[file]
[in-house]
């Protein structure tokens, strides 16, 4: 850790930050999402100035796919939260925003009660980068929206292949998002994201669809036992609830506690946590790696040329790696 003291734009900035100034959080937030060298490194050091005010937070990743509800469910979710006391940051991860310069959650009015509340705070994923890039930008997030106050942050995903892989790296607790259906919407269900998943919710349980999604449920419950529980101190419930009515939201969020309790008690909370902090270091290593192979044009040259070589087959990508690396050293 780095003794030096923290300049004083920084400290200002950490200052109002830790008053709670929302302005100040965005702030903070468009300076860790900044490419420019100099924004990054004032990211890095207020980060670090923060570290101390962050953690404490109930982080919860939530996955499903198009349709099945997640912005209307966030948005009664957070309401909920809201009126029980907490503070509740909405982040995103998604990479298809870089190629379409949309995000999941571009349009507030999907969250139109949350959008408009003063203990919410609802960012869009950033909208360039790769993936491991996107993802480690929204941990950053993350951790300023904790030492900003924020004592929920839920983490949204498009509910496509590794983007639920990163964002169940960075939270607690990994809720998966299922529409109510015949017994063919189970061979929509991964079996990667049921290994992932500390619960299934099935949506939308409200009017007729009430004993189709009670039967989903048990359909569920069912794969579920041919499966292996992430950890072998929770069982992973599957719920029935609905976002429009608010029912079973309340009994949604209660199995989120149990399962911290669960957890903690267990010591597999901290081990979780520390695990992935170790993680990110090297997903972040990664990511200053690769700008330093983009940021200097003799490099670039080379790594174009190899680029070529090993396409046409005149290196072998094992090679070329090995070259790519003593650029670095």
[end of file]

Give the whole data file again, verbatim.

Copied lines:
[in-house]
């Protein structure tokens, strides 16, 4: 850790930050999402100035796919939260925003009660980068929206292949998002994201669809036992609830506690946590790696040329790696 003291734009900035100034959080937030060298490194050091005010937070990743509800469910979710006391940051991860310069959650009015509340705070994923890039930008997030106050942050995903892989790296607790259906919407269900998943919710349980999604449920419950529980101190419930009515939201969020309790008690909370902090270091290593192979044009040259070589087959990508690396050293 780095003794030096923290300049004083920084400290200002950490200052109002830790008053709670929302302005100040965005702030903070468009300076860790900044490419420019100099924004990054004032990211890095207020980060670090923060570290101390962050953690404490109930982080919860939530996955499903198009349709099945997640912005209307966030948005009664957070309401909920809201009126029980907490503070509740909405982040995103998604990479298809870089190629379409949309995000999941571009349009507030999907969250139109949350959008408009003063203990919410609802960012869009950033909208360039790769993936491991996107993802480690929204941990950053993350951790300023904790030492900003924020004592929920839920983490949204498009509910496509590794983007639920990163964002169940960075939270607690990994809720998966299922529409109510015949017994063919189970061979929509991964079996990667049921290994992932500390619960299934099935949506939308409200009017007729009430004993189709009670039967989903048990359909569920069912794969579920041919499966292996992430950890072998929770069982992973599957719920029935609905976002429009608010029912079973309340009994949604209660199995989120149990399962911290669960957890903690267990010591597999901290081990979780520390695990992935170790993680990110090297997903972040990664990511200053690769700008330093983009940021200097003799490099670039080379790594174009190899680029070529090993396409046409005149290196072998094992090679070329090995070259790519003593650029670095």